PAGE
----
It seems odd that videos by "nomads" are so plentiful and popular on places like yoob toob, (aka, You Tube.) It is easy to explain why they are produced: for advertising income.
But why would anyone want to watch this drivel? The videos are amateurish -- the makers don't even understand the medium of video. They shouldn't just sit in their car, and give the viewer a talking head to look at.
Or they talk about their rig -- which is only interesting to the 0.1% of the audience that has the same rig, accessory, or problem.
Or they show themselves heating water or talking about whether their breakfast will be porridge or corn flakes.
Many viewers are armchair travelers who like romantic escapism about pretty scenery. Many nomad vloggers have drones that show the van sauntering down a curvy road, with mountains and lakes in the background. That is quite engaging to the viewer because it helps them think, "Ahh, I too could be doing that." That's fine, but they should really go to old-fashioned 'text and postcard' blogs, rather than vlogs. (The photography is better in the old-style blogs.)
And why all endless harping about converting a van? Hasn't that been vlogged about, to death, by now?
Is there a modern bourgeois fascination -- bordering on voyeurism -- with down-and-outers? It is possible that the interest in 'nomads' in vans is similar to our interest in survival stories, war stories, historical novels about perilous times, or Jack London stories about nature 'red in tooth and claw.'
Perhaps the viewer suspects something important missing in their life and searches to clarify it. If so, this seems healthy and admirable.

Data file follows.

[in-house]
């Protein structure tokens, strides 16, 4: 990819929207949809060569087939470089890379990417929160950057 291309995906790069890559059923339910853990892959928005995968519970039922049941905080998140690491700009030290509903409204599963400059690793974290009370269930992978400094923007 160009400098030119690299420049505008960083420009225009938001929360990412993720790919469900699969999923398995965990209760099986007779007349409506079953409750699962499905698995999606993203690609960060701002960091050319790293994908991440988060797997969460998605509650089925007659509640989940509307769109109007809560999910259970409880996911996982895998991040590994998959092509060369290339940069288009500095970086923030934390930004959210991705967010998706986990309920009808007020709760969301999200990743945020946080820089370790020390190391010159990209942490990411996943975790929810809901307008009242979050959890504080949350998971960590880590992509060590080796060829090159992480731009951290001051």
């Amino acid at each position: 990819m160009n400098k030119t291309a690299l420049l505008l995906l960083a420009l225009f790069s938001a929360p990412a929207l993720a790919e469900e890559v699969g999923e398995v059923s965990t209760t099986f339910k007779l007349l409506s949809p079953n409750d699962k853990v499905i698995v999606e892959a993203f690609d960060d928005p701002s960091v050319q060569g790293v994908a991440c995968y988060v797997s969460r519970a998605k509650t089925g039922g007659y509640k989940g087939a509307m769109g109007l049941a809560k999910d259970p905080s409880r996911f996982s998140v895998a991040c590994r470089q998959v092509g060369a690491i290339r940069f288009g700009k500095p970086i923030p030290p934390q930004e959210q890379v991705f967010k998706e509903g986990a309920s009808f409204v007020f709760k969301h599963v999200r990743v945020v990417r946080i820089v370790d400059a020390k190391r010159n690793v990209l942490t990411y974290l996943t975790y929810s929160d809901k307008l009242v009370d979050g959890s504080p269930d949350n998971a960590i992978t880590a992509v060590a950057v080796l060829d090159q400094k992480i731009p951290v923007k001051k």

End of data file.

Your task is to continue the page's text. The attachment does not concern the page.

From “A Krutch Omnibus,” page 31,
when all men are as materially comfortable as some few men are today, then the comfortable masses will discover what the comfortable few have discovered already, which is of course, that comfort seems enough only when one happens not to have it.
Here is another quote from Joseph Wood Krutch, this time from his biography, "Johnson":
Many men, oppressed with a sense that most of life is [mere illusion] and trivial, have sought in various ways to make contact with 'reality'. To some, that has meant hardship in remote places; to some, as to Thoreau, solitude and simplicity; to still others, it has meant the search for God in mystical experience. To Johnson it meant reminding himself of the struggle for existence on the most elementary level, refreshing association with people who knew, as he did, what it was to be close to illness and to want.
Therefore I hope people peeking in on the down-and-out in their converted vans will recognize the value of what they are looking for, and will branch out into a wider search which does them or somebody else more good.